d.

Matrix Medical LLC, Minneapolis, Minn.

e.

Flo-Gard 6201, Baxter International Inc, Deerfield, Ill.

f.

Bedside Monitor, Nihon Kohden Corp, Tokyo, Japan.

g.

DTXPlus single blood pressure transducer set, Argon Medical Devices Inc, Frisco, Tex.

h.

Esophageal temperature sensor, 18F, Smiths Medical ASD Inc, Saint Paul, Minn.

i.

Veterinary anesthesia ventilator, Hallowell EMC, Pittsfield, Mass.

j.

Bair Hugger warming unit, Augustine Medical Inc, Eden Prairie, Minn.

k.

HotDog patient-warming unit, Augustine Medical Inc, Eden Prairie, Minn.

l.

Heard D, University of Florida, Gainesville, Fla: Personal communication, 2017.

References

  • 1. Gustilo RB, Anderson JT. Prevention of infection in the treatment of one thousand and twenty-five open fractures of long bones: retrospective and prospective analyses. J Bone Joint Surg Am 1976;58:453458.

    • Crossref
    • Search Google Scholar
    • Export Citation
  • 2. Gustilo RB, Mendoza RM, Williams DN. Problems in the management of type III (severe) open fractures: a new classification of type III open fractures. J Trauma 1984;24:742746.

    • Crossref
    • Search Google Scholar
    • Export Citation
  • 3. Holz P. Marsupials. In: West G, Heard D, Caulkett N, eds. Zoo animal and wildlife immobilization and anesthesia. Ames, Iowa: Blackwell Publishing Ltd, 2007;341346.

    • Search Google Scholar
    • Export Citation
  • 4. Brown GD, Dawson TJ. Seasonal variations in the body temperatures of unrestrained kangaroos (Macropodidae: Marsupialia). Comp Biochem Physiol A 1977;56:5967.

    • Crossref
    • Search Google Scholar
    • Export Citation
  • 5. Holz P. Marsupials. In: Miller RE, Fowler ME, eds. Zoo and wildlife medicine. 5th ed. St Louis: WB Saunders Co, 2003;288303.

  • 6. Richardson KC, Cullen LK. Anesthesia of small kangaroos. J Am Vet Med Assoc 1981;179:11621165.

  • 7. Bauquier SH, Golder FJ. Extended anaesthesia and nasotracheal intubation of a red kangaroo (Macropus rufus). Aust Vet J 2010;88:449450.

    • Crossref
    • Search Google Scholar
    • Export Citation
  • 8. Muñoz KA, Robertson SA, Wilson DV. Alfaxalone alone or combined with midazolam or ketamine in dogs: intubation dose and select physiologic effects. Vet Anaesth Analg 2017;44:766774.

    • Crossref
    • Search Google Scholar
    • Export Citation
  • 9. Lerche P, Nolan AM, Reid J. Comparative study of propofol or propofol and ketamine for the induction of anaesthesia in dogs. Vet Rec 2000;146:571574.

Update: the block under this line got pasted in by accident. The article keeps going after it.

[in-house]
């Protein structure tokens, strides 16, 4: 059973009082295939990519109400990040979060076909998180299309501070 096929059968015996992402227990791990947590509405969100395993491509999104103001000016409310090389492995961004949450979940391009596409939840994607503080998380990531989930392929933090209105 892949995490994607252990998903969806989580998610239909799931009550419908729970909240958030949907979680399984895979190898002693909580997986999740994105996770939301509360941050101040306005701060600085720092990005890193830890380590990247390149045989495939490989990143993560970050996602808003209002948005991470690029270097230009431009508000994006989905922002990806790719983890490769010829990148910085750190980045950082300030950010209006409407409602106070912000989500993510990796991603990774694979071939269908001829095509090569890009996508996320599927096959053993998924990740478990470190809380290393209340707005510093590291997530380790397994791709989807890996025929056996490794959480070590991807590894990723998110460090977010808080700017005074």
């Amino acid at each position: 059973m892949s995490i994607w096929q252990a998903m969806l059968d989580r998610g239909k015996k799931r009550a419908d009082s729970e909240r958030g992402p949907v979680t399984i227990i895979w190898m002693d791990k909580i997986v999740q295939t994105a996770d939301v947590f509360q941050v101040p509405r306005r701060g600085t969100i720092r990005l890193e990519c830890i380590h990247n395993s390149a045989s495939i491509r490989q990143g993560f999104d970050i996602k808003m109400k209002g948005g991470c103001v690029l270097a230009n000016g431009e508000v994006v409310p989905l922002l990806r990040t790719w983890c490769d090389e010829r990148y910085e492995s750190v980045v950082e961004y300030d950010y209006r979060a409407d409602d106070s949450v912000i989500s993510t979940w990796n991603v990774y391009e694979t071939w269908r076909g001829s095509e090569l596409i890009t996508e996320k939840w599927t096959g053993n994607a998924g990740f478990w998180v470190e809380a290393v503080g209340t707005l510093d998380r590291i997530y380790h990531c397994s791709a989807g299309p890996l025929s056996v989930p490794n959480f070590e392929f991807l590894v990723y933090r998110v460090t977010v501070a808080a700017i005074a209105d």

• Crossref
    • Search Google Scholar
    • Export Citation
  • 10. Knafo SE, Rosenblatt AJ, Morrisey JK, et al. Diagnosis and treatment of mesenteric volvulus in a red kangaroo (Macropus rufus). J Am Vet Med Assoc 2014;244:844850.

    • Crossref
    • Search Google Scholar
    • Export Citation
  • 11. Riazi S, Carmichael N, Awad I, et al. Effect of local anaesthetic volume (20 vs 5 mL) on the efficacy and respiratory consequences of ultrasound-guided interscalene brachial plexus block. Br J Anaesth 2008;101:549556.

    • Crossref
    • Search Google Scholar
    • Export Citation
  • 12. Stradling JR, Kozar LF, Dark J, et al. Effect of acute diaphragm paralysis on ventilation in awake and sleeping dogs. Am Rev Respir Dis 1987;136:633637.

    • Crossref
    • Search Google Scholar
    • Export Citation
  • 13. Weiser MG, Spangler WL, Gribble DH. Blood pressure measurement in the dog. J Am Vet Med Assoc 1977;171:364368.

  • 14. Maxwell GM, Elliott RB, Kneebone GM. Hemodynamics of kangaroos and wallabies. Am J Physiol 1964;206:967970.

  • 15. Grimm KA, Lamont LA. Clinical pharmacology. In: West G, Heard D, Caulkett N, eds. Zoo animal and wildlife immobilization and anesthesia. Ames, Iowa: Blackwell Publishing Ltd, 2007;136.

    • Search Google Scholar
    • Export Citation
  • 16. Wagner AE, Walton JA, Hellyer PW, et al. Use of low doses of ketamine administered by constant rate infusion as an adjunct for postoperative analgesia in dogs. J Am Vet Med Assoc 2002;221:7275.

    • Crossref
    • Search Google Scholar
    • Export Citation
  • 17. Thakur BP, Sharma SK, Sharma A, et al. Clinical evaluation of xylazine-butorphanol-guaifenesin-ketamine as short-term TIVA in equines. Vet Med Int 2011;2011:506831.

    • Search Google Scholar
    • Export Citation
  • 18. Bertelesen MF, Sauer CD. Alfaxalone anaesthesia in the green iguana (Iguana iguana). Vet Anaesth Analg 2011;38:461466.